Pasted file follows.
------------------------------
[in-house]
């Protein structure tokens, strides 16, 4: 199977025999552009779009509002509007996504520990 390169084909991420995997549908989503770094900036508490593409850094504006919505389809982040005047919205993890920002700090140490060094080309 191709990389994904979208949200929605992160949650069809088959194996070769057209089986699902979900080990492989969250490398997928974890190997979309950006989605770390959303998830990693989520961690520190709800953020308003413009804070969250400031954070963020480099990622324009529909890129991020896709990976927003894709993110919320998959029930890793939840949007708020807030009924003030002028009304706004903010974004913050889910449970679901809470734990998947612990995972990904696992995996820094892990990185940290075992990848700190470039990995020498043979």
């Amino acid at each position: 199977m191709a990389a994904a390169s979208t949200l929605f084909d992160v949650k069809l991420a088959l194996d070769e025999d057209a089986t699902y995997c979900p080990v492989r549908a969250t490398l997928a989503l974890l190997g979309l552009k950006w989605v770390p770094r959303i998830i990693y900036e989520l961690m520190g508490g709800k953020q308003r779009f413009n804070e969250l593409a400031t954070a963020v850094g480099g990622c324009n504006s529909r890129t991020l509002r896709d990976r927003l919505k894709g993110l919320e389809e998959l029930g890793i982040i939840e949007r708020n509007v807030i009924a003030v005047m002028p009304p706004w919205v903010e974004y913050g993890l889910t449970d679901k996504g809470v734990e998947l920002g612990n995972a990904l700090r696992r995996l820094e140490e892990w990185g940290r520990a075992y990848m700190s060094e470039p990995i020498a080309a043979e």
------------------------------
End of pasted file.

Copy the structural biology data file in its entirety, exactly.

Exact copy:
[in-house]
């Protein structure tokens, strides 16, 4: 199977025999552009779009509002509007996504520990 390169084909991420995997549908989503770094900036508490593409850094504006919505389809982040005047919205993890920002700090140490060094080309 191709990389994904979208949200929605992160949650069809088959194996070769057209089986699902979900080990492989969250490398997928974890190997979309950006989605770390959303998830990693989520961690520190709800953020308003413009804070969250400031954070963020480099990622324009529909890129991020896709990976927003894709993110919320998959029930890793939840949007708020807030009924003030002028009304706004903010974004913050889910449970679901809470734990998947612990995972990904696992995996820094892990990185940290075992990848700190470039990995020498043979």
């Amino acid at each position: 199977m191709a990389a994904a390169s979208t949200l929605f084909d992160v949650k069809l991420a088959l194996d070769e025999d057209a089986t699902y995997c979900p080990v492989r549908a969250t490398l997928a989503l974890l190997g979309l552009k950006w989605v770390p770094r959303i998830i990693y900036e989520l961690m520190g508490g709800k953020q308003r779009f413009n804070e969250l593409a400031t954070a963020v850094g480099g990622c324009n504006s529909r890129t991020l509002r896709d990976r927003l919505k894709g993110l919320e389809e998959l029930g890793i982040i939840e949007r708020n509007v807030i009924a003030v005047m002028p009304p706004w919205v903010e974004y913050g993890l889910t449970d679901k996504g809470v734990e998947l920002g612990n995972a990904l700090r696992r995996l820094e140490e892990w990185g940290r520990a075992y990848m700190s060094e470039p990995i020498a080309a043979e």